The Reserve Bank of Australia (RBA) decided to move the cash rate up further to 4.10% in an effort to combat inflation.

Economists from ANZ and NAB were projecting for the RBA to sway in favour of a rate hike.

Here are the highlights of RBA Governor Philip Lowe's latest statement on monetary policy:

On inflation

  • Inflation has passed its peak but remains too high at 7% — it will take some time before it is back to its target range.
  • This recent hike provides greater confidence that inflation will return to target within a reasonable timeframe.
  • High inflation makes life difficult for people and damages the functioning of the economy.
  • If high inflation were to become entrenched in people’s expectations, it would be very costly to reduce later, involving even higher interest rates and a larger rise in unemployment.

On the economy and labour market

  • Growth has slowed and conditions in the labour market have eased.
  • Unemployment rate increased slightly to 3.7% in April while employment growth moderated.
  • Wages picked up in response to the tight labour market and high inflation.
  • At the aggregate level, wages growth is still consistent with the inflation target, provided that productivity growth picks up.


  • The RBA remains alert to the risk that expectations of ongoing high inflation contribute to larger increases in both prices and wages, especially given the limited spare capacity in the economy and the still very low rate of unemployment.
  • Housing prices are rising again, and some households have substantial savings buffers, although others are experiencing a painful squeeze on their finances. There are also uncertainties regarding the global economy, which is expected to grow at a below-average rate over the next couple of years.
  • Some further tightening of monetary policy may be required to ensure that inflation returns to target in a reasonable timeframe, but that will depend upon how the economy and inflation evolve.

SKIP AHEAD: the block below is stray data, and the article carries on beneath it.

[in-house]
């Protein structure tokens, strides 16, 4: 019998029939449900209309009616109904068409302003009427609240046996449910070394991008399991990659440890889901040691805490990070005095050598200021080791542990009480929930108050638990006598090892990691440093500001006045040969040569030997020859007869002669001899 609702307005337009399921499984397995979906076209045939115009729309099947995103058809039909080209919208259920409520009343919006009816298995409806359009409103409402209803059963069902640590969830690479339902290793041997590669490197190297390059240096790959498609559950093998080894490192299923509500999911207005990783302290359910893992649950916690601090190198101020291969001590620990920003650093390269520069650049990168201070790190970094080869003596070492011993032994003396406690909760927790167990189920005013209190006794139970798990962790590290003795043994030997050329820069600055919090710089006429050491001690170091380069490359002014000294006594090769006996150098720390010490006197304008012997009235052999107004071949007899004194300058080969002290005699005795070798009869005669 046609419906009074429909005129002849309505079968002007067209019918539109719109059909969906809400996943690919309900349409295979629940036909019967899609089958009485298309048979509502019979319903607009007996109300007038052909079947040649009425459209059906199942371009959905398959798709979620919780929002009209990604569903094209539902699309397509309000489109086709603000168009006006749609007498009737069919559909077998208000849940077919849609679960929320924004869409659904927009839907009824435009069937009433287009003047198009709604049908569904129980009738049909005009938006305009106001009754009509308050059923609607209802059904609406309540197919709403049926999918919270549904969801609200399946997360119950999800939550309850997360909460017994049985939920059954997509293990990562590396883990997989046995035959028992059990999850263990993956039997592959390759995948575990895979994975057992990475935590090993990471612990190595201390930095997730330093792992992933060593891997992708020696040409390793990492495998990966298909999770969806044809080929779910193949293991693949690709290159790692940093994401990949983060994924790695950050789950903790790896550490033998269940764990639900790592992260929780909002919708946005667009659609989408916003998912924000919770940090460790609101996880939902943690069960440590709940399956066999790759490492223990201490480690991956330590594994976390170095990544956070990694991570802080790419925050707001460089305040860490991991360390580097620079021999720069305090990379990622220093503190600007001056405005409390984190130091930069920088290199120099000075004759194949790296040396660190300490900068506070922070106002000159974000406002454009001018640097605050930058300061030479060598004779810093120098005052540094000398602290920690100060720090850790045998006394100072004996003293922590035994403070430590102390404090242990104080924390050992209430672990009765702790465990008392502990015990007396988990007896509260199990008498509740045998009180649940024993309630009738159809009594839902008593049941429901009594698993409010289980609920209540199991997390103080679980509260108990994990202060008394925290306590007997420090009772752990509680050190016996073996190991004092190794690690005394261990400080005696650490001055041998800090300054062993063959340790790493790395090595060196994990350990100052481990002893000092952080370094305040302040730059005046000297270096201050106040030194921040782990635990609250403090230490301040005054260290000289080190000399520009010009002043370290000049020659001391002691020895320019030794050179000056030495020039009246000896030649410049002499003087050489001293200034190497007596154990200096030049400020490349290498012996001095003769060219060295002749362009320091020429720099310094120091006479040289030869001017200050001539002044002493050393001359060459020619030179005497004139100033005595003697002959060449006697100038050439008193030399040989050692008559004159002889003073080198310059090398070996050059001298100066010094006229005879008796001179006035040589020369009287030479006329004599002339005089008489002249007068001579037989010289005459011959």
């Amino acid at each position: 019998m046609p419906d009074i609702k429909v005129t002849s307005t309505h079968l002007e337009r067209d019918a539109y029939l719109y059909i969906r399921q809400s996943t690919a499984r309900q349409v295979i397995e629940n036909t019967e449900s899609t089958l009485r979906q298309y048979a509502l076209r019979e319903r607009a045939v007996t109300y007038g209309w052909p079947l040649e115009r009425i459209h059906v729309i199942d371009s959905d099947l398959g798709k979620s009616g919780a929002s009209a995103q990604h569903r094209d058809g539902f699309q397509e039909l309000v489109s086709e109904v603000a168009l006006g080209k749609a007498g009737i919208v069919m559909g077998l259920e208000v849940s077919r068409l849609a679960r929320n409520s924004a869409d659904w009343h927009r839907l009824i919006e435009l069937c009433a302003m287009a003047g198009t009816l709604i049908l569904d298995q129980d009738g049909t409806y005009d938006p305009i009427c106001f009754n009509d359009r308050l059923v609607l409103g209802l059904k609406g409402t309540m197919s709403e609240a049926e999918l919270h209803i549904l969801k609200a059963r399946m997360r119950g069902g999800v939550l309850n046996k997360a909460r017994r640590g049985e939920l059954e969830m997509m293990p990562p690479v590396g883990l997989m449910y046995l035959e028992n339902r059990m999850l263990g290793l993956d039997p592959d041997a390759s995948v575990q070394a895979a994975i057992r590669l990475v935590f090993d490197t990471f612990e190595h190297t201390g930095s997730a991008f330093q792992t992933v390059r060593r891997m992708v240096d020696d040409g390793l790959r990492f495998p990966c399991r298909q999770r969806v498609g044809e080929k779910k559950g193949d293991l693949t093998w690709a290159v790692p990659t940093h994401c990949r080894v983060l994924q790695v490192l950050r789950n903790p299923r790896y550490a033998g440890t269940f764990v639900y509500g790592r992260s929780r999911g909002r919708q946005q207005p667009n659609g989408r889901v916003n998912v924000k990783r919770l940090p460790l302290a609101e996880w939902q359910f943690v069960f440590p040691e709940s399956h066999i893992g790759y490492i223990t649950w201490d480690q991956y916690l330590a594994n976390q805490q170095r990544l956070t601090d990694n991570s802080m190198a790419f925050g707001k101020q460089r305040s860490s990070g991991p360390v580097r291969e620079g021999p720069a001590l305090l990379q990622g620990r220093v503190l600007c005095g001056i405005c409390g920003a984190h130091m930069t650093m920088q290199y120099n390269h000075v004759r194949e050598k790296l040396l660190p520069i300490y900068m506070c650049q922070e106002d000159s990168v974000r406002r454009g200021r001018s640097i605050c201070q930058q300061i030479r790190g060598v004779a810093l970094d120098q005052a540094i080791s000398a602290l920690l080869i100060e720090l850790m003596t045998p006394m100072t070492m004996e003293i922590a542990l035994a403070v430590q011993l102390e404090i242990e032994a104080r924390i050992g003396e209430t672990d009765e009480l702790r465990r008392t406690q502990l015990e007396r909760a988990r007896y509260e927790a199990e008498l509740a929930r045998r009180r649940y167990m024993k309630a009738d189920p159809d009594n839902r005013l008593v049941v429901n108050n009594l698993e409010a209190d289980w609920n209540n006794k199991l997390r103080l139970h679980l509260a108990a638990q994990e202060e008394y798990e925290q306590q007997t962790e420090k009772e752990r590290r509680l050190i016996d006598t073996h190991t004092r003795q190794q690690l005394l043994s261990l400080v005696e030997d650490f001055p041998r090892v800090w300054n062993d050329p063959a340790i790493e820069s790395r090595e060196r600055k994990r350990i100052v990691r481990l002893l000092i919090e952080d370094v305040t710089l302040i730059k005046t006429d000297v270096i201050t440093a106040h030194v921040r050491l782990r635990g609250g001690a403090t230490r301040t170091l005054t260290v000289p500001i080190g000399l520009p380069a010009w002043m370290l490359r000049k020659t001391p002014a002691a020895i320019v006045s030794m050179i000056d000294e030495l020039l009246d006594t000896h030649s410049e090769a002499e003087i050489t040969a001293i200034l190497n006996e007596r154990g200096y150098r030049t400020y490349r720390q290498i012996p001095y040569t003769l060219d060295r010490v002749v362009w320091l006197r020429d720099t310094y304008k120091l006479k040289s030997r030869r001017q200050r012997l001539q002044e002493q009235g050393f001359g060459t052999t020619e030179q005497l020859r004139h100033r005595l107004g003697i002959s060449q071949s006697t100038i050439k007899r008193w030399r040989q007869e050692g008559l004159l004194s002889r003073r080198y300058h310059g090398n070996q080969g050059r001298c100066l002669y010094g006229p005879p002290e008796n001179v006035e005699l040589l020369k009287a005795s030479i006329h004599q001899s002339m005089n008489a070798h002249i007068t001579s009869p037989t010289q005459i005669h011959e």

• The RBA remains “resolute” in its determination to return inflation to target and will do what is necessary to achieve it.

CreditorWatch chief economist Anneke Thompson despite clear signs that the Australian economy is into its necessary downturn, the RBA still decided to push through with the hike.

“There were one off reasons for the high inflation figure, such as the fuel excise tax being halved in April 2022, that contributed, however, overall, it would appear that inflation is not falling fast enough for the RBA to be comfortable with,” she said.

The April CPI reading increased to 6.8% annually, which was higher than expected and was driven by housing, food, non-alcoholic beverages, and transport.

Meanwhile, the slowdown in labour hiring appears to have already started, which will give the RBA some early indications that significant wages pressure should be avoidable going forward despite the increase to the minimum wage by the Fair Work Commission.

“The RBA is also concerned about productivity growth, or the lack thereof over the last three years, and a higher unemployment rate will hopefully help to improve productivity,” Ms Thompson said.

Still, there is pressure on inflation from the rental market, with housing being the single biggest contributor to the CPI basket.

“However, the RBA will be aware that a higher cash rate is not the answer to reducing rental increase — and while consumer demand is definitely dropping overall, non-mortgaged and non-renting households continue to spend up on services, particularly in the tourism, cafes and restaurants and health sectors, making inflation more sticky in these areas of the economy,” Ms Thompson said.

“It remains to be seen if further increases to the cash rate will make enough of a dent in services side inflation, given these consumers are not impacted by higher interest rates.”